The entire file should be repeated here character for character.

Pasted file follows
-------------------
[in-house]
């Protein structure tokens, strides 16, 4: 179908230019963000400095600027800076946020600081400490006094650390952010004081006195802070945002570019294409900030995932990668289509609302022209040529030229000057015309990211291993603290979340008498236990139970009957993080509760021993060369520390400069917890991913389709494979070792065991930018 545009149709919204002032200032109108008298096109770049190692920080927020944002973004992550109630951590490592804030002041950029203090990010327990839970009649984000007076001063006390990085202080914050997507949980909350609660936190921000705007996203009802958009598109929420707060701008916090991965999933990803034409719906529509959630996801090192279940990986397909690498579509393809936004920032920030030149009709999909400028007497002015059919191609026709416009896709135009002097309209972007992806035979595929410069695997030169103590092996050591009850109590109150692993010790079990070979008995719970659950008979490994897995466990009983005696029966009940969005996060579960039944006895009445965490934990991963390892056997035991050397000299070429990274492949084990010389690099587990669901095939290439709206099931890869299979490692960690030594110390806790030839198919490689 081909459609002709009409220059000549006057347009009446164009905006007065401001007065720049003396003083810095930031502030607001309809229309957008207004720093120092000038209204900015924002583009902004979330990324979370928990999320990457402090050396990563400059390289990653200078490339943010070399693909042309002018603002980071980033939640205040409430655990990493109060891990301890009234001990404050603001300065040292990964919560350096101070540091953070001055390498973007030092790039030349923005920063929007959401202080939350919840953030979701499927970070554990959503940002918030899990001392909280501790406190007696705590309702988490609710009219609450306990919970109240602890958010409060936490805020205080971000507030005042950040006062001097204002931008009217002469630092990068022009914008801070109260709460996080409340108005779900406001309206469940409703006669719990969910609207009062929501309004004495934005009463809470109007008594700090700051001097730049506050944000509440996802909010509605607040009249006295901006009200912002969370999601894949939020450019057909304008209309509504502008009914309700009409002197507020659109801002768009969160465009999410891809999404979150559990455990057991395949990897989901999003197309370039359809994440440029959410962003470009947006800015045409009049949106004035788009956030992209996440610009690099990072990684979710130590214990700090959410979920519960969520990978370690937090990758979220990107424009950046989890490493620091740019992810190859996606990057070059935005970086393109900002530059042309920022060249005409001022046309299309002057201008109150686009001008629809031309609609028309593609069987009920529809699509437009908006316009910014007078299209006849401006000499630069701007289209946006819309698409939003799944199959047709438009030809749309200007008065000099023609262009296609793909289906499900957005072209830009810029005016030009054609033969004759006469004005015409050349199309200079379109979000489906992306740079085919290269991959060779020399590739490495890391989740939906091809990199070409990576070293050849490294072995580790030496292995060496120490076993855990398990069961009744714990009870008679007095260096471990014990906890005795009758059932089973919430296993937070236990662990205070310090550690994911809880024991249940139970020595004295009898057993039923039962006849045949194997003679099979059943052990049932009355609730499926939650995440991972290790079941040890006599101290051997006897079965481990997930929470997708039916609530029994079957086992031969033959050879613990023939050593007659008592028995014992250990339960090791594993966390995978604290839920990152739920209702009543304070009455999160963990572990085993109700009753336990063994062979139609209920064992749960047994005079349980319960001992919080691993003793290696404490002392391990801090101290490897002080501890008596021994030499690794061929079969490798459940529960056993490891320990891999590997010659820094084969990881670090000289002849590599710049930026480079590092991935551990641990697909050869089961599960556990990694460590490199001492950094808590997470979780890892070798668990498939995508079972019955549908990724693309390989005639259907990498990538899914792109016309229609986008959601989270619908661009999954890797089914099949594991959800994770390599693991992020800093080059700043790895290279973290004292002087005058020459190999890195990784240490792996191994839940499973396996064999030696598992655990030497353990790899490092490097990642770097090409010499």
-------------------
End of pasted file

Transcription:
[in-house]
């Protein structure tokens, strides 16, 4: 179908230019963000400095600027800076946020600081400490006094650390952010004081006195802070945002570019294409900030995932990668289509609302022209040529030229000057015309990211291993603290979340008498236990139970009957993080509760021993060369520390400069917890991913389709494979070792065991930018 545009149709919204002032200032109108008298096109770049190692920080927020944002973004992550109630951590490592804030002041950029203090990010327990839970009649984000007076001063006390990085202080914050997507949980909350609660936190921000705007996203009802958009598109929420707060701008916090991965999933990803034409719906529509959630996801090192279940990986397909690498579509393809936004920032920030030149009709999909400028007497002015059919191609026709416009896709135009002097309209972007992806035979595929410069695997030169103590092996050591009850109590109150692993010790079990070979008995719970659950008979490994897995466990009983005696029966009940969005996060579960039944006895009445965490934990991963390892056997035991050397000299070429990274492949084990010389690099587990669901095939290439709206099931890869299979490692960690030594110390806790030839198919490689 081909459609002709009409220059000549006057347009009446164009905006007065401001007065720049003396003083810095930031502030607001309809229309957008207004720093120092000038209204900015924002583009902004979330990324979370928990999320990457402090050396990563400059390289990653200078490339943010070399693909042309002018603002980071980033939640205040409430655990990493109060891990301890009234001990404050603001300065040292990964919560350096101070540091953070001055390498973007030092790039030349923005920063929007959401202080939350919840953030979701499927970070554990959503940002918030899990001392909280501790406190007696705590309702988490609710009219609450306990919970109240602890958010409060936490805020205080971000507030005042950040006062001097204002931008009217002469630092990068022009914008801070109260709460996080409340108005779900406001309206469940409703006669719990969910609207009062929501309004004495934005009463809470109007008594700090700051001097730049506050944000509440996802909010509605607040009249006295901006009200912002969370999601894949939020450019057909304008209309509504502008009914309700009409002197507020659109801002768009969160465009999410891809999404979150559990455990057991395949990897989901999003197309370039359809994440440029959410962003470009947006800015045409009049949106004035788009956030992209996440610009690099990072990684979710130590214990700090959410979920519960969520990978370690937090990758979220990107424009950046989890490493620091740019992810190859996606990057070059935005970086393109900002530059042309920022060249005409001022046309299309002057201008109150686009001008629809031309609609028309593609069987009920529809699509437009908006316009910014007078299209006849401006000499630069701007289209946006819309698409939003799944199959047709438009030809749309200007008065000099023609262009296609793909289906499900957005072209830009810029005016030009054609033969004759006469004005015409050349199309200079379109979000489906992306740079085919290269991959060779020399590739490495890391989740939906091809990199070409990576070293050849490294072995580790030496292995060496120490076993855990398990069961009744714990009870008679007095260096471990014990906890005795009758059932089973919430296993937070236990662990205070310090550690994911809880024991249940139970020595004295009898057993039923039962006849045949194997003679099979059943052990049932009355609730499926939650995440991972290790079941040890006599101290051997006897079965481990997930929470997708039916609530029994079957086992031969033959050879613990023939050593007659008592028995014992250990339960090791594993966390995978604290839920990152739920209702009543304070009455999160963990572990085993109700009753336990063994062979139609209920064992749960047994005079349980319960001992919080691993003793290696404490002392391990801090101290490897002080501890008596021994030499690794061929079969490798459940529960056993490891320990891999590997010659820094084969990881670090000289002849590599710049930026480079590092991935551990641990697909050869089961599960556990990694460590490199001492950094808590997470979780890892070798668990498939995508079972019955549908990724693309390989005639259907990498990538899914792109016309229609986008959601989270619908661009999954890797089914099949594991959800994770390599693991992020800093080059700043790895290279973290004292002087005058020459190999890195990784240490792996191994839940499973396996064999030696598992655990030497353990790899490092490097990642770097090409010499």